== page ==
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Research project shortlisted for top award

15 February 2023


A research project jointly led by a Teesside University academic has been shortlisted for a prestigious national award.

University campus
University campus

The project, which is the first of its kind in the UK to learn more about adults living with food insecurity and severe mental illness in northern England, has been named as a finalist in this year’s Bright ideas in Health Awards.

The prestigious awards celebrate the achievements of individuals and teams working within the NHS, industry and academia, who have risen to the challenge in improving services provided to patients, either through a technical innovation or through better service delivery.

Researchers and clinicians have been working alongside people with lived experience of severe mental illness, including schizophrenia and related psychoses and bipolar disorder, to learn more about their experience of food insecurity and find out how services can support people living with severe mental illness to access healthy, affordable food.

Often referred to as food poverty, food insecurity is the lack of financial resources needed to ensure that a person has reliable access to enough food to meet their dietary, nutritional and social needs.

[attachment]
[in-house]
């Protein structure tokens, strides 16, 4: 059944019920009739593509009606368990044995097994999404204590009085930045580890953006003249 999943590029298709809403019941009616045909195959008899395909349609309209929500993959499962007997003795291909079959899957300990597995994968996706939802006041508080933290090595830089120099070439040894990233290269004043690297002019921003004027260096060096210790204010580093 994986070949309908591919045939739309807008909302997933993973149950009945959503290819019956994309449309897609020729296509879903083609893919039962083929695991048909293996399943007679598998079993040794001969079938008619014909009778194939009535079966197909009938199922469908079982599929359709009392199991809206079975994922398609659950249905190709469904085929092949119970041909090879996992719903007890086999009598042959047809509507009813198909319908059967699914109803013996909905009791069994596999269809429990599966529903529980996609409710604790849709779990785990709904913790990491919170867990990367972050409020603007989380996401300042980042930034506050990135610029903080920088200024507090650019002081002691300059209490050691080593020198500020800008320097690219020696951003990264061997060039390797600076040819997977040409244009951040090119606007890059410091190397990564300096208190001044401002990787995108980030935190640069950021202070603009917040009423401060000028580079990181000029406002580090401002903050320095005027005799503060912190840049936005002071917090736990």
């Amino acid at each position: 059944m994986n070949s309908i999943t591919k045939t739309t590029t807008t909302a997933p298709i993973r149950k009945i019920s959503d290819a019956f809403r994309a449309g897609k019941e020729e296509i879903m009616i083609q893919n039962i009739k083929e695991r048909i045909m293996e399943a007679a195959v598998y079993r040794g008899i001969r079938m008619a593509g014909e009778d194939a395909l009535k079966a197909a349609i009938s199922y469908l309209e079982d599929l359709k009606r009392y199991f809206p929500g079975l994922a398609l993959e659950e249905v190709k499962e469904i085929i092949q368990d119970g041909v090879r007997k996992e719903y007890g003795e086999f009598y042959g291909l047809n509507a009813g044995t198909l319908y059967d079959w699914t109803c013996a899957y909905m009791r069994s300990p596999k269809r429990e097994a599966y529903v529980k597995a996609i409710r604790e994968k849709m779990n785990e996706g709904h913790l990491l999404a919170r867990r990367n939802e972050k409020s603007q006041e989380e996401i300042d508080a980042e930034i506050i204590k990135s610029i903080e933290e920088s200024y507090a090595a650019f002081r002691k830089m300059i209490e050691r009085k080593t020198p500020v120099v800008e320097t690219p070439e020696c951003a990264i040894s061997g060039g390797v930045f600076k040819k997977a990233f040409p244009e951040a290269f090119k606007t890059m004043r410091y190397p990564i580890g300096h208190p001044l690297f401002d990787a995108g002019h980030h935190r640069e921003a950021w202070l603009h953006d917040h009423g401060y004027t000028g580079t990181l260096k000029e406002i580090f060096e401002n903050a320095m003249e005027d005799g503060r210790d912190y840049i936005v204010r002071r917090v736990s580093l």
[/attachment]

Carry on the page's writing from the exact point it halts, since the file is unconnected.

The research was led by Dr Emma Giles, associate professor in public health in the University’s School of Health & Life Sciences, and Jo Smith, clinical academic and consultant dietitian, in collaboration with Fuse, the Centre for Translational Research in Public Health and Equally Well UK.

Funding for the research came from the National Institute for Health Research (NIHR), the research partner of the NHS, public health and social care, for the NIHR Patient Benefit – Mental Health in the North programme.

The team will find out if they have been successful at the Bright Ideas in Health Awards ceremony on 23 March.

The winners of ten awards categories will receive a cash prize and support from innovation experts at the Academic Health Science Network for the North East and North Cumbria to progress their ideas.

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